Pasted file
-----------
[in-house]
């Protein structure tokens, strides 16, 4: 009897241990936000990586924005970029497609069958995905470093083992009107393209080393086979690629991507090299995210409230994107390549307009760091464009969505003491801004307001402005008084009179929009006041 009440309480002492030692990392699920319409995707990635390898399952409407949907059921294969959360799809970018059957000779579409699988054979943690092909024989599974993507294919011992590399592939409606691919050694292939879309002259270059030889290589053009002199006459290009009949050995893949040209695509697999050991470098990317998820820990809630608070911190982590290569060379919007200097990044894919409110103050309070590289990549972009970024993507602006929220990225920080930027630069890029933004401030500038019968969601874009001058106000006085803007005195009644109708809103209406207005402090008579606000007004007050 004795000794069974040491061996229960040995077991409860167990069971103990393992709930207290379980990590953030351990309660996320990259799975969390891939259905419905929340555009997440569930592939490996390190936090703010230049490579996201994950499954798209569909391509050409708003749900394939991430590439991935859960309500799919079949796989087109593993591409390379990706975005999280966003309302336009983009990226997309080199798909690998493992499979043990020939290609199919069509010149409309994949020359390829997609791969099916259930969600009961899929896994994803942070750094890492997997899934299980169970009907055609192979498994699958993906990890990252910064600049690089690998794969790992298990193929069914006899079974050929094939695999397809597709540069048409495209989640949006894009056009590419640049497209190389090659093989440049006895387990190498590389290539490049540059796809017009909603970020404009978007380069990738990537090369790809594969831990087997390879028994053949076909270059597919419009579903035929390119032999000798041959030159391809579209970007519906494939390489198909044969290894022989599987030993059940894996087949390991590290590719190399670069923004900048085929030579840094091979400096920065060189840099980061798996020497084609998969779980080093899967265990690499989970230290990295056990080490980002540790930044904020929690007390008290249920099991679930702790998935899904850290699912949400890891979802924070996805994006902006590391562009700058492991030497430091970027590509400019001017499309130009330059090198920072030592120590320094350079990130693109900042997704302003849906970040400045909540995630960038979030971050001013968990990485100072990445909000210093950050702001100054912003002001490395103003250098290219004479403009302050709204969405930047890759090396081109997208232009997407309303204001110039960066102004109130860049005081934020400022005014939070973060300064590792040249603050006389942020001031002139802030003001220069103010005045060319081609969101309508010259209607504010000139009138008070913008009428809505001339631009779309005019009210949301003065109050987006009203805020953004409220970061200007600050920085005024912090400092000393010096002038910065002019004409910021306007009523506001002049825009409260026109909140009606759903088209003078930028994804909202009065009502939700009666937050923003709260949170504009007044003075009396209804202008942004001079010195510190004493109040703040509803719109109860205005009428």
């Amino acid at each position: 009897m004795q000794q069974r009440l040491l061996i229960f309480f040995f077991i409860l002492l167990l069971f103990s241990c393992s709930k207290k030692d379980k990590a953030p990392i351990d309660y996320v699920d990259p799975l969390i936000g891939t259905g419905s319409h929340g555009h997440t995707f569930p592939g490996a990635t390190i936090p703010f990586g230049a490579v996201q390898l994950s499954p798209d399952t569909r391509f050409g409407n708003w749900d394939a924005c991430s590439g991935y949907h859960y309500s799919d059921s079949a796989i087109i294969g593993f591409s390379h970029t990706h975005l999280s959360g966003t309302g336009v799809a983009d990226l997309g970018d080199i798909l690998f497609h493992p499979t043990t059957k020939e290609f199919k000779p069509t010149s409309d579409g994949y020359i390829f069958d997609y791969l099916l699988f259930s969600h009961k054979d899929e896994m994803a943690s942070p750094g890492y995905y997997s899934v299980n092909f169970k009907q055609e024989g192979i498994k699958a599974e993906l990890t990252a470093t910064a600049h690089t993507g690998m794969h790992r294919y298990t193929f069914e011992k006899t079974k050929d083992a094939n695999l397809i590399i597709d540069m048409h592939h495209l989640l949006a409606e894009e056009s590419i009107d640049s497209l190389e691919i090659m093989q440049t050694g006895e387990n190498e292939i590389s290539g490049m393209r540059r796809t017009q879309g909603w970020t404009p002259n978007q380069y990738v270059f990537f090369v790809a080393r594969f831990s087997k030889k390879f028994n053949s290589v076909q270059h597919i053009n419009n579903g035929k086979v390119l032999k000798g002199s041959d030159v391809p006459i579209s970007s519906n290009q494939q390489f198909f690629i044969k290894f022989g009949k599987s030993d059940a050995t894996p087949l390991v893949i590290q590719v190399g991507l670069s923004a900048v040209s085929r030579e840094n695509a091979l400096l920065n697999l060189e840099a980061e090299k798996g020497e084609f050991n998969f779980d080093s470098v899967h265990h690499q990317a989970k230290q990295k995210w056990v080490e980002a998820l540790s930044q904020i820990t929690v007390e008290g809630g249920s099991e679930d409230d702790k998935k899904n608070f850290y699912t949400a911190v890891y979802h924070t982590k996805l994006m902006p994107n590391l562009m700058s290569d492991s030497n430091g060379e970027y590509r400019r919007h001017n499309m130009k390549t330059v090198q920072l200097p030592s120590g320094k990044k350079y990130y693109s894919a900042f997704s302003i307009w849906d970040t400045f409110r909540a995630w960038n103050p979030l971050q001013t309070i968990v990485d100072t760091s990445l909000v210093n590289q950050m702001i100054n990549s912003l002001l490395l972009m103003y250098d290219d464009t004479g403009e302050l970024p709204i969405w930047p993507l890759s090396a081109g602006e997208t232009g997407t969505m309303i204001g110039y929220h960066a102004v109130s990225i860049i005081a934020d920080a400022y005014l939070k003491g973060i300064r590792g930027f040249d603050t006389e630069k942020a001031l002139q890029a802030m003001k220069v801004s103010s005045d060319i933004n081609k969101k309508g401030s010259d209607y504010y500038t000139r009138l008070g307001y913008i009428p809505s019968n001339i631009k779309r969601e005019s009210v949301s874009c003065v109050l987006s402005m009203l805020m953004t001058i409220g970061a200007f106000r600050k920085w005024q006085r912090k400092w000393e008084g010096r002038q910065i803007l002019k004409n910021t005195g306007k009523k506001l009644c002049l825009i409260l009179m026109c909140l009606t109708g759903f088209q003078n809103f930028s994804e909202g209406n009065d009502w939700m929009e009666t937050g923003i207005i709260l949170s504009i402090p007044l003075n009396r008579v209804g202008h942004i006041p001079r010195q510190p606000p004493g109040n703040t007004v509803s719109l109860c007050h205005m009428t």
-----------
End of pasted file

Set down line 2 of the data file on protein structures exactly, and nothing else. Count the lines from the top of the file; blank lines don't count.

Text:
């Protein structure tokens, strides 16, 4: 009897241990936000990586924005970029497609069958995905470093083992009107393209080393086979690629991507090299995210409230994107390549307009760091464009969505003491801004307001402005008084009179929009006041 009440309480002492030692990392699920319409995707990635390898399952409407949907059921294969959360799809970018059957000779579409699988054979943690092909024989599974993507294919011992590399592939409606691919050694292939879309002259270059030889290589053009002199006459290009009949050995893949040209695509697999050991470098990317998820820990809630608070911190982590290569060379919007200097990044894919409110103050309070590289990549972009970024993507602006929220990225920080930027630069890029933004401030500038019968969601874009001058106000006085803007005195009644109708809103209406207005402090008579606000007004007050 004795000794069974040491061996229960040995077991409860167990069971103990393992709930207290379980990590953030351990309660996320990259799975969390891939259905419905929340555009997440569930592939490996390190936090703010230049490579996201994950499954798209569909391509050409708003749900394939991430590439991935859960309500799919079949796989087109593993591409390379990706975005999280966003309302336009983009990226997309080199798909690998493992499979043990020939290609199919069509010149409309994949020359390829997609791969099916259930969600009961899929896994994803942070750094890492997997899934299980169970009907055609192979498994699958993906990890990252910064600049690089690998794969790992298990193929069914006899079974050929094939695999397809597709540069048409495209989640949006894009056009590419640049497209190389090659093989440049006895387990190498590389290539490049540059796809017009909603970020404009978007380069990738990537090369790809594969831990087997390879028994053949076909270059597919419009579903035929390119032999000798041959030159391809579209970007519906494939390489198909044969290894022989599987030993059940894996087949390991590290590719190399670069923004900048085929030579840094091979400096920065060189840099980061798996020497084609998969779980080093899967265990690499989970230290990295056990080490980002540790930044904020929690007390008290249920099991679930702790998935899904850290699912949400890891979802924070996805994006902006590391562009700058492991030497430091970027590509400019001017499309130009330059090198920072030592120590320094350079990130693109900042997704302003849906970040400045909540995630960038979030971050001013968990990485100072990445909000210093950050702001100054912003002001490395103003250098290219004479403009302050709204969405930047890759090396081109997208232009997407309303204001110039960066102004109130860049005081934020400022005014939070973060300064590792040249603050006389942020001031002139802030003001220069103010005045060319081609969101309508010259209607504010000139009138008070913008009428809505001339631009779309005019009210949301003065109050987006009203805020953004409220970061200007600050920085005024912090400092000393010096002038910065002019004409910021306007009523506001002049825009409260026109909140009606759903088209003078930028994804909202009065009502939700009666937050923003709260949170504009007044003075009396209804202008942004001079010195510190004493109040703040509803719109109860205005009428």